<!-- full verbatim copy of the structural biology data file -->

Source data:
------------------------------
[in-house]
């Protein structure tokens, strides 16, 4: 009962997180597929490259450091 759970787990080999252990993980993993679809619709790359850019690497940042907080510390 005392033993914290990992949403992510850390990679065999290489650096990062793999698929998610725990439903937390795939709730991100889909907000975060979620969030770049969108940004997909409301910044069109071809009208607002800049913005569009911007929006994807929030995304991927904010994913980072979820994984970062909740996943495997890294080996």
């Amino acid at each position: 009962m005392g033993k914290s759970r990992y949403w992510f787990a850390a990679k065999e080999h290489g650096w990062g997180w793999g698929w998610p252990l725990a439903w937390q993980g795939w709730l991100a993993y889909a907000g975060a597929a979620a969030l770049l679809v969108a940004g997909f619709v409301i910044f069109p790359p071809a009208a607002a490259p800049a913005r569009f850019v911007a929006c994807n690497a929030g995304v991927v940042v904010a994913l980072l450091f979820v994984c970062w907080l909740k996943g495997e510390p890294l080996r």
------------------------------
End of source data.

[in-house]
């Protein structure tokens, strides 16, 4: 009962997180597929490259450091 759970787990080999252990993980993993679809619709790359850019690497940042907080510390 005392033993914290990992949403992510850390990679065999290489650096990062793999698929998610725990439903937390795939709730991100889909907000975060979620969030770049969108940004997909409301910044069109071809009208607002800049913005569009911007929006994807929030995304991927904010994913980072979820994984970062909740996943495997890294080996």
């Amino acid at each position: 009962m005392g033993k914290s759970r990992y949403w992510f787990a850390a990679k065999e080999h290489g650096w990062g997180w793999g698929w998610p252990l725990a439903w937390q993980g795939w709730l991100a993993y889909a907000g975060a597929a979620a969030l770049l679809v969108a940004g997909f619709v409301i910044f069109p790359p071809a009208a607002a490259p800049a913005r569009f850019v911007a929006c994807n690497a929030g995304v991927v940042v904010a994913l980072l450091f979820v994984c970062w907080l909740k996943g495997e510390p890294l080996r």